Friday, March 11, 2011
In part because my Dad was a cop and in part because such stories illustrate that reality is on the side of the good guys, I enjoy accounts detailing how notorious criminals are eventually caught. That said, it may come as a surprise to learn that I was unfamiliar with how Charles Ponzi, who lends his name to a type of fraudulent investment scheme, was finally exposed.
I ran across a brief account of Ponzi and his scheme recently at Mental Floss and laughed out loud when I read about how a last-ditch effort of his to maintain credibility with "investors" backfired.
Things were starting to look less rosy for the scammer, though. Although he'd largely placated his investors after Barron's report [Yes. That Barron --ed], Ponzi must have realized his window of opportunity was closing. He hired a publicist, William McMasters, but the PR man saw through Ponzi's lies and renounced his client in the press. James Walsh reprints part of McMasters' slam of Ponzi in his book, You Can't Cheat An Honest Man. Of Ponzi, McMasters said, "The man is a financial idiot. He can hardly add... He sits with his feet on the desk smoking expensive cigars in a diamond holder and talking complete gibberish about postal coupons." [emphasis in original, minor format edits]The gibberish -- which a New York Times blogger incorrectly implies is the essence of the scheme -- was about a perfectly legal (but highly impractical -- search "tape" and "overhead" here) arbitrage scheme Ponzi used to dupe people into handing over their money. Interestingly enough, some research and a little simple arithmetic could have shown anyone that this scheme was not the source of Ponzi's huge returns because it could not have been:
While [Wall Street Journal owner Clarence] Barron conceded that there probably was a way for a person to make a small amount of quick cash on the postal reply coupon scheme, he figured that Ponzi would have to be moving 160 million coupons around to raise the cash he needed to support the business. Since there were only 27,000 postal reply coupons circulating in the world, Ponzi's story didn't check out.Indeed, Ponzi himself practically offered a public confession, via his actions, to the press once he started becoming famous:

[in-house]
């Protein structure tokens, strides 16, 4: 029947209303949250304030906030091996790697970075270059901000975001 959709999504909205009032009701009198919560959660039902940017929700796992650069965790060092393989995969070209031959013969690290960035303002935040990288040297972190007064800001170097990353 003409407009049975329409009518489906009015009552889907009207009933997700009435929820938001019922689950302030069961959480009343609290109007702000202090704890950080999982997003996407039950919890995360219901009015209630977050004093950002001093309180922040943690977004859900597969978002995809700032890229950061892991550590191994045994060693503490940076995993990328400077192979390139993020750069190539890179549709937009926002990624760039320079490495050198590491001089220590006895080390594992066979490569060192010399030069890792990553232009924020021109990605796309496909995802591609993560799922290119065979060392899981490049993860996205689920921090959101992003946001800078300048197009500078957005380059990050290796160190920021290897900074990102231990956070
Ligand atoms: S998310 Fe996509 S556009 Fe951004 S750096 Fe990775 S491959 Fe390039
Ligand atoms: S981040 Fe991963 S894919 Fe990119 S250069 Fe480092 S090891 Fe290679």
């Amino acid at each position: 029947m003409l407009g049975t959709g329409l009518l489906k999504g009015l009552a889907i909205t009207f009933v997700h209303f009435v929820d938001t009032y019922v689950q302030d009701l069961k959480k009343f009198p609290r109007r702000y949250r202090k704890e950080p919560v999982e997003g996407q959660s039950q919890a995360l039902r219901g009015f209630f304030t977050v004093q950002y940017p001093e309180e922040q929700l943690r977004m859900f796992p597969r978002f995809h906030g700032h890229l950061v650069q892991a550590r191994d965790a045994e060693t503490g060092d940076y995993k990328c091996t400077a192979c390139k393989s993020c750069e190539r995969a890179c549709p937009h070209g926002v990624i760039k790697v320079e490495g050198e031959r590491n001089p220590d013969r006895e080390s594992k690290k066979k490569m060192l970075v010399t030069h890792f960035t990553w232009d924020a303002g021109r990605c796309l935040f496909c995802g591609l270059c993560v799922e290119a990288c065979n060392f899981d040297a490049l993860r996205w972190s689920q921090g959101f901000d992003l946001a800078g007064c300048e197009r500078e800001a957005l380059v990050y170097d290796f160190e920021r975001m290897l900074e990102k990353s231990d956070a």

... Ponzi told newspapers he invested his own cash in real estate, stocks, and bonds like any normal investor. Barron pointed out the obvious question here: if Ponzi had this failsafe scheme in which he could make a 50% profit, why was he putting his own money into plain old investment instruments that would give him (maybe) a 5% return? [emphasis in original]As mentioned above, a 2008 book about Ponzi is titled You Can't Cheat an Honest Man. I am otherwise unfamiliar with the book and exactly why its author chose its title, but it certainly sounds apt: It is plain to me that many of Ponzi's victims could have spared themselves simply by looking into whether and how such an arbitrage scheme could be put into practice on the scale needed to provide a return on a large investment. (Or, failing that, they could have refrained from handing over large amounts of money for investment into something they did not really understand.)
While it hardly makes what Ponzi did any better, many of his victims did, in fact, fail to ask him hard questions or compare notes with someone knowledgeable about international postage reply coupons. To the extent that this failure was due to evasion of the fact that they were risking lots of money, his victims got what they deserved.